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Why Marriage Matters

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Maggie Baumann, MA:I've been married for 26 years, raising two children who are now young adults in college. Although my marriage hasn't always been a bed of roses, my husband and I have gone through many life transitions together without losing hope that our marriage wouldn't dissolve -- even through my own struggle with and recovery from an eating disorder.

Bride and groom, wedding

Any type of addiction, eating disorder, infidelity or other dysfunctional mode of coping can cause havoc in your marriage. It takes dedication and healthy communication to keep a marriage alive.

I have friends who are single moms and other friends who are raising kids without the bond of marriage. I often wonder about the impact that these different ways of raising kids have on the couples' partnerships and the children.

I recently came across a study called, "Why Marriage Matters: 26 Conclusions from the Social Sciences."I found the results regarding the impact healthy marriages have on offspring and the couples themselves especially interesting. Although I don't have the space to describe all 26 of the study's conclusions, here are some of the more compelling findings:

Marriage and children:

  • Parental divorce reduces the likelihood that children will graduate from college and achieve high-status jobs.
  • Children who live with their own two married parents enjoy better physical health, on average, than children in other family forms.
  • Parental divorce almost doubles the odds that adult children will end up divorced.

Marriage and men:

  • Married men earn between 10 and 40 percent more than single men with similar education and job histories.
  • Married couples -- especially married men -- have longer life expectancies than otherwise-similar singles.
  • Marriage increases the likelihood that fathers will have good relationships with children. Sixty-five percent of young adults whose parents divorced had poor relationships with fathers, compared with 29 percent from non-divorced families.

Marriage and women:

  • Divorce and unmarried childbearing significantly increases the poverty rates of both mothers and children. Between one fifth and one third of divorcing women end up in poverty as a result of divorce.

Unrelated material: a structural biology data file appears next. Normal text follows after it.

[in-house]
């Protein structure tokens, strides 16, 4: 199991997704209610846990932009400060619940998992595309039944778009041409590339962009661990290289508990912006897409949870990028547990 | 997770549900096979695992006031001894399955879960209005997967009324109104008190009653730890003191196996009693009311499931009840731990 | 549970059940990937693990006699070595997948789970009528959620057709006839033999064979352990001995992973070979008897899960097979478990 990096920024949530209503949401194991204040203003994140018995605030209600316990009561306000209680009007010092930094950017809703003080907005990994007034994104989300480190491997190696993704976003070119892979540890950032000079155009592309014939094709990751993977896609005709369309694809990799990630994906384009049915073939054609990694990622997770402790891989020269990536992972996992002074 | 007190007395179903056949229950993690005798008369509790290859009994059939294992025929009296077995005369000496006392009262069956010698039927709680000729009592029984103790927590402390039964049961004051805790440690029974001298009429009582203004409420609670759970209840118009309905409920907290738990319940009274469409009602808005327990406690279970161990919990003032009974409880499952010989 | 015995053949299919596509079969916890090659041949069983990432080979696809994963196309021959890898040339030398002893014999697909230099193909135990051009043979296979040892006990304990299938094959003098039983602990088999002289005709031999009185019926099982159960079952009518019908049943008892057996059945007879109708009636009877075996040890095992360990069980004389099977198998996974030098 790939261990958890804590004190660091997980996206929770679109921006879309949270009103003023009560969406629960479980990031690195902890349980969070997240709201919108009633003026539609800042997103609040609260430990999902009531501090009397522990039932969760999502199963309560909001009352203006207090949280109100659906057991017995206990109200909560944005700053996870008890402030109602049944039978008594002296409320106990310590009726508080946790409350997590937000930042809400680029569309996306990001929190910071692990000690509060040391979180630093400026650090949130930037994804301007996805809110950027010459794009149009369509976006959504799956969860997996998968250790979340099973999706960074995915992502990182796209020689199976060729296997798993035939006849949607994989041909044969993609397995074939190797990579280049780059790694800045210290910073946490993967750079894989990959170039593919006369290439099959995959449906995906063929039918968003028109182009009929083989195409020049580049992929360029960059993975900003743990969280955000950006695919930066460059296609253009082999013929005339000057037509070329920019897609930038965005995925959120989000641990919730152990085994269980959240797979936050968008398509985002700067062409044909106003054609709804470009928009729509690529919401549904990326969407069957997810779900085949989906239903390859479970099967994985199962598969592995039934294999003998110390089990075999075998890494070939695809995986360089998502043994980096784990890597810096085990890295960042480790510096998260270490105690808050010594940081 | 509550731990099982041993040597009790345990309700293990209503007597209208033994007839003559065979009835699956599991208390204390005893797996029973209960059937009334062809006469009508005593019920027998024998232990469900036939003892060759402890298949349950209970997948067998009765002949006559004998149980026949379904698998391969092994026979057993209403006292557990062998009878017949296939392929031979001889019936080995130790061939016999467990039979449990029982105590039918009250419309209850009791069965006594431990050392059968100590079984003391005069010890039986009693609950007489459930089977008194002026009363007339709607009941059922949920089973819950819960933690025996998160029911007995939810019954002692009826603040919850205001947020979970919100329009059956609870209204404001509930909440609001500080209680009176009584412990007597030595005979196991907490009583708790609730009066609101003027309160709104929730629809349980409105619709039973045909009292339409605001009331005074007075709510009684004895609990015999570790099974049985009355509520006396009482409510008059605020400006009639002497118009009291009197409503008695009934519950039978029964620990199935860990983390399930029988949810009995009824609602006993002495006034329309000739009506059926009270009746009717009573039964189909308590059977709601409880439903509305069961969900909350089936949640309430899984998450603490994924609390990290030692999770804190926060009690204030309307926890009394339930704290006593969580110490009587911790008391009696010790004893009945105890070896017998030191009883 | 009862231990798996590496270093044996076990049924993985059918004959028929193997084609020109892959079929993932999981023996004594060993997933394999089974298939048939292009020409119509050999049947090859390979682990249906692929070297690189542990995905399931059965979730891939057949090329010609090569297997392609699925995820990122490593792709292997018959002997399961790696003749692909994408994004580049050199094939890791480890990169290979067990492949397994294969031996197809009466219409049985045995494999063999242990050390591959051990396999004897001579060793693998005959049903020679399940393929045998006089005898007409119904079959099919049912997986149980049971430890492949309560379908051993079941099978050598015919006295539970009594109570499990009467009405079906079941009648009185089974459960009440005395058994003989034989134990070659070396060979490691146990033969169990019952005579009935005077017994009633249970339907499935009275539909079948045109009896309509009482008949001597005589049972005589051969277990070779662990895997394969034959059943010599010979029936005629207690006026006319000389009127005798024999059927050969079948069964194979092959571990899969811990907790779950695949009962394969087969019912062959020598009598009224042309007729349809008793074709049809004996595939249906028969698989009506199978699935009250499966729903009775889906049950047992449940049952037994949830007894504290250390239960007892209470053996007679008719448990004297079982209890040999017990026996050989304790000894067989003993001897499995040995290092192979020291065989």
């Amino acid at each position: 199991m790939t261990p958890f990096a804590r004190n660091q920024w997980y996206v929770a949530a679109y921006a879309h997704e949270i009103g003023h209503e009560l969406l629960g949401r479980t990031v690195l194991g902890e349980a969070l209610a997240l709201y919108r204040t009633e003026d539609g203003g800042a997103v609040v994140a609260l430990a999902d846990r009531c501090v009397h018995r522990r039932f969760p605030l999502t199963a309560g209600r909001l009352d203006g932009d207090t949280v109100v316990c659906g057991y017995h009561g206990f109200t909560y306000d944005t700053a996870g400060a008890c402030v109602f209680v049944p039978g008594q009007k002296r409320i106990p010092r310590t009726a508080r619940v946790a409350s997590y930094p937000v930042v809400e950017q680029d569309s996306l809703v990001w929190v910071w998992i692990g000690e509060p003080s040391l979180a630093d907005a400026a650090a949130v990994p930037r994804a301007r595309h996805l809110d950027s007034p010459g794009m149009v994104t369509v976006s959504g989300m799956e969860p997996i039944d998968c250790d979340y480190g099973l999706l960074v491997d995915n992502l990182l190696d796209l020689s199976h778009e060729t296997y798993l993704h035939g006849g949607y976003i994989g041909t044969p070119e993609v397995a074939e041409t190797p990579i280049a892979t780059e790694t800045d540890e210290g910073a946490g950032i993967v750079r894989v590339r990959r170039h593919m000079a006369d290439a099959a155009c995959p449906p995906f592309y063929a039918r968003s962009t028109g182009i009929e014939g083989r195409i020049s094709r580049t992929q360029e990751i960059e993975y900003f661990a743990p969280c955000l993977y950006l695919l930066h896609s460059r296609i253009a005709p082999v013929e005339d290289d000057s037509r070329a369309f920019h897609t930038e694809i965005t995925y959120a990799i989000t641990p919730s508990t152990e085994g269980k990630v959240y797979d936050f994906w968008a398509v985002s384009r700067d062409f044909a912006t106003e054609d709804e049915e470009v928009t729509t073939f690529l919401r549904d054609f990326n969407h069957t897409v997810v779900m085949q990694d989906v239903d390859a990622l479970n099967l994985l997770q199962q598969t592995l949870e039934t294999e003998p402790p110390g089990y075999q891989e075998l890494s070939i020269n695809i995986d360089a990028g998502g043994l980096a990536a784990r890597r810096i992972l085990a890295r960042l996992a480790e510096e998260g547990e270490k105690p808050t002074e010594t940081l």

• Married women have lower rates of depression than single and cohabiting mothers.
  • Married women appear to have a lower risk of domestic violence than cohabiting or dating women. Even after controlling for race, age and education, people who live together are still three times more likely to report violent arguments than married people.

Well, we all know that some marriages don't work out for a number of reasons (those within our control and beyond our control). But if you're in a marriage and you can keep it in a healthy balance with your partner, you're providing for the good of your relationship and the healthy development of your children.

Marriage, when two people make the formal commitment, does matter!

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28 comments so far | Post a comment now
chris July 17, 2010, 11:47 AM

I completely agree with this as long as the marriage is happy and healthy. Growing up in a loving home with 2 parents and then losing my dad at 10 made a big impact in my life. Even at 41, I still long for a dad in my life. I’m thankful that I had him for a while and I can’t image the feeling of never having one in my life at all. So far, my marriage has been good (including ups & downs) and my kids are 15 & 10 and I plan to have them get though all of their “at-home” time with both their parents and I hope that our marriage will set a good example for how they should form their future relationships. Of course, as the saying goes: We plan and God laughs but so far so good.